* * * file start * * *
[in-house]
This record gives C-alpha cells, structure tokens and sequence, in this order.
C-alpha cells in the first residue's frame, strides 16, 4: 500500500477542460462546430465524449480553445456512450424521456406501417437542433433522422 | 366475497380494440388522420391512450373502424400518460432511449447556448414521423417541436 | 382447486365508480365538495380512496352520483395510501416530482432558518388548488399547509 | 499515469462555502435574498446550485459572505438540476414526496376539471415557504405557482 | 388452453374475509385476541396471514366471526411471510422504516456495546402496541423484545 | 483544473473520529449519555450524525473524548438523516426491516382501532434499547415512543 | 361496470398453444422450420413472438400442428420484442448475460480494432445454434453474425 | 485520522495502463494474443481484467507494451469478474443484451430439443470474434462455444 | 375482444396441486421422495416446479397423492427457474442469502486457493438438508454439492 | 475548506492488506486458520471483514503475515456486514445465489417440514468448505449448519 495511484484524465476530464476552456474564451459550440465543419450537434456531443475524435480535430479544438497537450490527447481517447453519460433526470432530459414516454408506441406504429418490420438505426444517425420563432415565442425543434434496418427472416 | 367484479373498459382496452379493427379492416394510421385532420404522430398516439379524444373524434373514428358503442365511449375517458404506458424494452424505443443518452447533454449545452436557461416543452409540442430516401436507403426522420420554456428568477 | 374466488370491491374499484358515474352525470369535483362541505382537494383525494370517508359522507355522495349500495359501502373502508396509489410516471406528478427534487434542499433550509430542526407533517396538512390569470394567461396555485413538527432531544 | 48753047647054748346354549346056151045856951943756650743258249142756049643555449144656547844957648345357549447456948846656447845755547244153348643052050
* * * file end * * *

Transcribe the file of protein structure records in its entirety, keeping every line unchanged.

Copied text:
[in-house]
This record gives C-alpha cells, structure tokens and sequence, in this order.
C-alpha cells in the first residue's frame, strides 16, 4: 500500500477542460462546430465524449480553445456512450424521456406501417437542433433522422 | 366475497380494440388522420391512450373502424400518460432511449447556448414521423417541436 | 382447486365508480365538495380512496352520483395510501416530482432558518388548488399547509 | 499515469462555502435574498446550485459572505438540476414526496376539471415557504405557482 | 388452453374475509385476541396471514366471526411471510422504516456495546402496541423484545 | 483544473473520529449519555450524525473524548438523516426491516382501532434499547415512543 | 361496470398453444422450420413472438400442428420484442448475460480494432445454434453474425 | 485520522495502463494474443481484467507494451469478474443484451430439443470474434462455444 | 375482444396441486421422495416446479397423492427457474442469502486457493438438508454439492 | 475548506492488506486458520471483514503475515456486514445465489417440514468448505449448519 495511484484524465476530464476552456474564451459550440465543419450537434456531443475524435480535430479544438497537450490527447481517447453519460433526470432530459414516454408506441406504429418490420438505426444517425420563432415565442425543434434496418427472416 | 367484479373498459382496452379493427379492416394510421385532420404522430398516439379524444373524434373514428358503442365511449375517458404506458424494452424505443443518452447533454449545452436557461416543452409540442430516401436507403426522420420554456428568477 | 374466488370491491374499484358515474352525470369535483362541505382537494383525494370517508359522507355522495349500495359501502373502508396509489410516471406528478427534487434542499433550509430542526407533517396538512390569470394567461396555485413538527432531544 | 48753047647054748346354549346056151045856951943756650743258249142756049643555449144656547844957648345357549447456948846656447845755547244153348643052050